“But, why didn’t you tell the store, or just buy it?” Robert interrupted. “I know I should have, but I was terrified that something would happen and I wouldn’t get it back if I told the store; and frankly, I couldn’t afford to buy it even at this low price. Also, perhaps I wouldn’t have been believed if I told the truth. My reaction when I saw it was to just take it.”

    Robert picked up the statue, which had been placed on the table. Looking at it closely, he saw that it was made of bronze and was exquisitely crafted: smooth in some areas, textured in others. The shell cupped the woman’s body as if she had been sleeping in its depth and was now being born anew. He recalled having bought it in an assortment of less valuable pieces. He hadn’t examined it carefully but had just assumed it was of the same quality as the others.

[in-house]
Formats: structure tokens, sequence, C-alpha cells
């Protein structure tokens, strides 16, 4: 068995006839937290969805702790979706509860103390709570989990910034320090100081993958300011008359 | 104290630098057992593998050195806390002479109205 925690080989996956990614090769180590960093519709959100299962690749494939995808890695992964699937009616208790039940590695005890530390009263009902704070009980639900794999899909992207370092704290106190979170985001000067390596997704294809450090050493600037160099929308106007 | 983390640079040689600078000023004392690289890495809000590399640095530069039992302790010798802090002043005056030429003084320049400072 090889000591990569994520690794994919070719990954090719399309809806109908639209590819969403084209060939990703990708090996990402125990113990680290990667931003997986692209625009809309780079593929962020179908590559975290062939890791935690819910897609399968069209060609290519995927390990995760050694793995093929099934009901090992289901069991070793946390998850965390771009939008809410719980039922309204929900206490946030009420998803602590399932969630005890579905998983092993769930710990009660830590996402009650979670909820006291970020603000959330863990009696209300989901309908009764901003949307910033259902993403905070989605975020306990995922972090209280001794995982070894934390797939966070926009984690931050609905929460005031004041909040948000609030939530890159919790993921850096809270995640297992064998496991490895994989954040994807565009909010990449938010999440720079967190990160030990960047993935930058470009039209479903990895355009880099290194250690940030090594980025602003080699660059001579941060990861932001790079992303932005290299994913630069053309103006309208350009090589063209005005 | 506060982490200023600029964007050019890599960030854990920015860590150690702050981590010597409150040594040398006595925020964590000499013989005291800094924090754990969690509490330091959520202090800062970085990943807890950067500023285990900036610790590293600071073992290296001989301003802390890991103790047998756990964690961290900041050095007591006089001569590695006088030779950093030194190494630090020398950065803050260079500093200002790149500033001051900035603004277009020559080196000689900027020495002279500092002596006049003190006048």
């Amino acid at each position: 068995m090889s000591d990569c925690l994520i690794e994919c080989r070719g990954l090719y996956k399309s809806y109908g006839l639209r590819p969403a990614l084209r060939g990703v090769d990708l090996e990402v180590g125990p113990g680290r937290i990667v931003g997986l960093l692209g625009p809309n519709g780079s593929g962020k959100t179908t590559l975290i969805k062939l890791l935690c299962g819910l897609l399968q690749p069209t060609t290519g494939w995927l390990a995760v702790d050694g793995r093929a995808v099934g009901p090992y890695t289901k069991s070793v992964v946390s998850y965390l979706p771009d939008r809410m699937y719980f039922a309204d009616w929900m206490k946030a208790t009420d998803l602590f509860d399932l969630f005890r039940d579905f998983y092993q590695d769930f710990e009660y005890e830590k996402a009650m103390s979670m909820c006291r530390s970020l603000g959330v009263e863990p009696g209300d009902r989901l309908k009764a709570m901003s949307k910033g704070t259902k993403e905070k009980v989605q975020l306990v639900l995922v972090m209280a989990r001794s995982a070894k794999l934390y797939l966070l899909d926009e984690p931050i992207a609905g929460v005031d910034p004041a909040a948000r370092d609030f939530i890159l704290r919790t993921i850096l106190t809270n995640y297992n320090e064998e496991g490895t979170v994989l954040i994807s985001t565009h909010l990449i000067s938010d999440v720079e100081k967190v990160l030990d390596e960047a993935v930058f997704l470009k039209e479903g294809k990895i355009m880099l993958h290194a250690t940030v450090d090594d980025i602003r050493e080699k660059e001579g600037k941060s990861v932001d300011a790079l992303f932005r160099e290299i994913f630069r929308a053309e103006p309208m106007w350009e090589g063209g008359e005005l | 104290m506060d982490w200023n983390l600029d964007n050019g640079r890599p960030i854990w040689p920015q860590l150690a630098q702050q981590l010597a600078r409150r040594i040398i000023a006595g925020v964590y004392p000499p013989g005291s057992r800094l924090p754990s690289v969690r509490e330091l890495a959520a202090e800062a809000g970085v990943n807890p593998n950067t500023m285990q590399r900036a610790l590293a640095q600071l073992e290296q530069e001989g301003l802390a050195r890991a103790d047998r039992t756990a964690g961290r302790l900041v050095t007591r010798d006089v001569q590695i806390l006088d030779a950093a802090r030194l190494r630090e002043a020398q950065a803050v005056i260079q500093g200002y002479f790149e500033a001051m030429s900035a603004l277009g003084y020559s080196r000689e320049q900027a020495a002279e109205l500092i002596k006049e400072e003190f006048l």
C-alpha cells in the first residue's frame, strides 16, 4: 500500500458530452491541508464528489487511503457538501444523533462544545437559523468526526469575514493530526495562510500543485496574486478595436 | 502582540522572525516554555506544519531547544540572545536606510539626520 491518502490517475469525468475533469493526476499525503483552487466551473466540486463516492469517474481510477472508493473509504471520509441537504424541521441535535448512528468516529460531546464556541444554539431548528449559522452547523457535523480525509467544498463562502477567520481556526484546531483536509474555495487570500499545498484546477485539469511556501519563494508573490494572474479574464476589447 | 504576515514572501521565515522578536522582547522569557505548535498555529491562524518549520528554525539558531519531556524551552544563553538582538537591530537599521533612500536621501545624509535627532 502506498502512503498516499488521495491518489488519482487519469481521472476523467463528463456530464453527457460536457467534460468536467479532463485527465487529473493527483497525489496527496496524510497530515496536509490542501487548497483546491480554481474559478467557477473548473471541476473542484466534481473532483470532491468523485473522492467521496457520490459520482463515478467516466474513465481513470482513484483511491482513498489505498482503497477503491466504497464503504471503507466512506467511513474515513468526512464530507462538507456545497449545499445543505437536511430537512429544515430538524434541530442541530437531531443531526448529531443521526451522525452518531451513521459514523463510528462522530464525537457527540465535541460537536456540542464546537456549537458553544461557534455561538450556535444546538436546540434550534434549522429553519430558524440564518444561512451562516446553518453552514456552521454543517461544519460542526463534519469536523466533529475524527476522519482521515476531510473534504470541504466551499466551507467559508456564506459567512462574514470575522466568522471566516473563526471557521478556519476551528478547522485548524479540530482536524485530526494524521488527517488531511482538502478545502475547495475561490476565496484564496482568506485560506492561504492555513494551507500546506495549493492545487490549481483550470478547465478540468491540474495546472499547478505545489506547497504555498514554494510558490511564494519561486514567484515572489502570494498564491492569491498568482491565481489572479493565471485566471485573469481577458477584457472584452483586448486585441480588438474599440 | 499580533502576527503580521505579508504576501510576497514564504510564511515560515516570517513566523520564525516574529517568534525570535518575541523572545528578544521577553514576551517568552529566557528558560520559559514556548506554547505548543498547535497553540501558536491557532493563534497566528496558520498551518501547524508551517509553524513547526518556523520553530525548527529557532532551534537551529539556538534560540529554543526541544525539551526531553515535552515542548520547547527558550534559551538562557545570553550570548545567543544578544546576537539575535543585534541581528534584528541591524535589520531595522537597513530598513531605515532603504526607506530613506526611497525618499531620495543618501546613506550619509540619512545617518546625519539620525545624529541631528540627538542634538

“Well, what you did was wrong, but under the circumstances, we won’t press charges. But, we do need proof from you that you owned this piece and that it was stolen.”

    “I have proof. A police report was filed at the time; and since this piece is worth a half million dollars, I assure you it was well described.”

    “A half million dollars?” Robert was shocked. “It’s an original Rodin.” She smiled for the first time, and Robert saw the beauty of her face.

    “A Rodin!” Robert looked at the piece again and realized that it could indeed be a Rodin.

    “I bought it at an auction with a lot of inexpensive things. It never dawned on me that it could be that valuable. It must have gone through the hands of quite a few people who never questioned it either.”

    She continued, “You can imagine how surprised I was to see it sitting here in the store. I thought it must be a copy of mine, but when I examined it, I saw a mark in the bronze that has always been there, and I knew it had to be mine.”